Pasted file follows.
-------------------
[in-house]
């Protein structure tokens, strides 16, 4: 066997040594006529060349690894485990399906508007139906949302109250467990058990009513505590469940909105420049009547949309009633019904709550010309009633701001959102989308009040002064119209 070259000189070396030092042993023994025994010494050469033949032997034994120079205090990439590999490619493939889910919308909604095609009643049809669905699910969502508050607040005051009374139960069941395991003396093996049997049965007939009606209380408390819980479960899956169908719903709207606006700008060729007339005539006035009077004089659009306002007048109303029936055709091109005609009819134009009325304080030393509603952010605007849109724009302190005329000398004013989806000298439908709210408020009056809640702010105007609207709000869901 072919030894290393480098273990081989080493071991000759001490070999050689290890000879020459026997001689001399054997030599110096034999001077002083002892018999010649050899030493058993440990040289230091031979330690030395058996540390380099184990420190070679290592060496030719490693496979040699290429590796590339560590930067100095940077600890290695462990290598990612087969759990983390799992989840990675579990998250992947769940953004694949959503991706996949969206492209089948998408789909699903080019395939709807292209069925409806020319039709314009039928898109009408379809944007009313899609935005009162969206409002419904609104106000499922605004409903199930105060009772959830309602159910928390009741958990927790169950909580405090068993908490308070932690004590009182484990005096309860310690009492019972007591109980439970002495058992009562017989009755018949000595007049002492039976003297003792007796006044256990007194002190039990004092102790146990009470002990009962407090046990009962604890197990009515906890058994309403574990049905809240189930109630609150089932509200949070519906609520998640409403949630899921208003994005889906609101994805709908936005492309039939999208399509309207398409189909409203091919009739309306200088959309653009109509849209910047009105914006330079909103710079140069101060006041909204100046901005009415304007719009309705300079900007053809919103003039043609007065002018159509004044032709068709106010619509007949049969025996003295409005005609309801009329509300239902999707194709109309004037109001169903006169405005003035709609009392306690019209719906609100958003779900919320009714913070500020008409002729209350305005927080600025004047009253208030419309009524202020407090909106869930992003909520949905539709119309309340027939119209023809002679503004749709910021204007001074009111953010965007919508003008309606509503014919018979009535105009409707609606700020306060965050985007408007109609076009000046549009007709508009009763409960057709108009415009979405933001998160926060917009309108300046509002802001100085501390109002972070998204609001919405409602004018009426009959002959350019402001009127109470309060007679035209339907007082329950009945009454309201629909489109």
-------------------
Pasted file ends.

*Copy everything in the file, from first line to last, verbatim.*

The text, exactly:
[in-house]
């Protein structure tokens, strides 16, 4: 066997040594006529060349690894485990399906508007139906949302109250467990058990009513505590469940909105420049009547949309009633019904709550010309009633701001959102989308009040002064119209 070259000189070396030092042993023994025994010494050469033949032997034994120079205090990439590999490619493939889910919308909604095609009643049809669905699910969502508050607040005051009374139960069941395991003396093996049997049965007939009606209380408390819980479960899956169908719903709207606006700008060729007339005539006035009077004089659009306002007048109303029936055709091109005609009819134009009325304080030393509603952010605007849109724009302190005329000398004013989806000298439908709210408020009056809640702010105007609207709000869901 072919030894290393480098273990081989080493071991000759001490070999050689290890000879020459026997001689001399054997030599110096034999001077002083002892018999010649050899030493058993440990040289230091031979330690030395058996540390380099184990420190070679290592060496030719490693496979040699290429590796590339560590930067100095940077600890290695462990290598990612087969759990983390799992989840990675579990998250992947769940953004694949959503991706996949969206492209089948998408789909699903080019395939709807292209069925409806020319039709314009039928898109009408379809944007009313899609935005009162969206409002419904609104106000499922605004409903199930105060009772959830309602159910928390009741958990927790169950909580405090068993908490308070932690004590009182484990005096309860310690009492019972007591109980439970002495058992009562017989009755018949000595007049002492039976003297003792007796006044256990007194002190039990004092102790146990009470002990009962407090046990009962604890197990009515906890058994309403574990049905809240189930109630609150089932509200949070519906609520998640409403949630899921208003994005889906609101994805709908936005492309039939999208399509309207398409189909409203091919009739309306200088959309653009109509849209910047009105914006330079909103710079140069101060006041909204100046901005009415304007719009309705300079900007053809919103003039043609007065002018159509004044032709068709106010619509007949049969025996003295409005005609309801009329509300239902999707194709109309004037109001169903006169405005003035709609009392306690019209719906609100958003779900919320009714913070500020008409002729209350305005927080600025004047009253208030419309009524202020407090909106869930992003909520949905539709119309309340027939119209023809002679503004749709910021204007001074009111953010965007919508003008309606509503014919018979009535105009409707609606700020306060965050985007408007109609076009000046549009007709508009009763409960057709108009415009979405933001998160926060917009309108300046509002802001100085501390109002972070998204609001919405409602004018009426009959002959350019402001009127109470309060007679035209339907007082329950009945009454309201629909489109």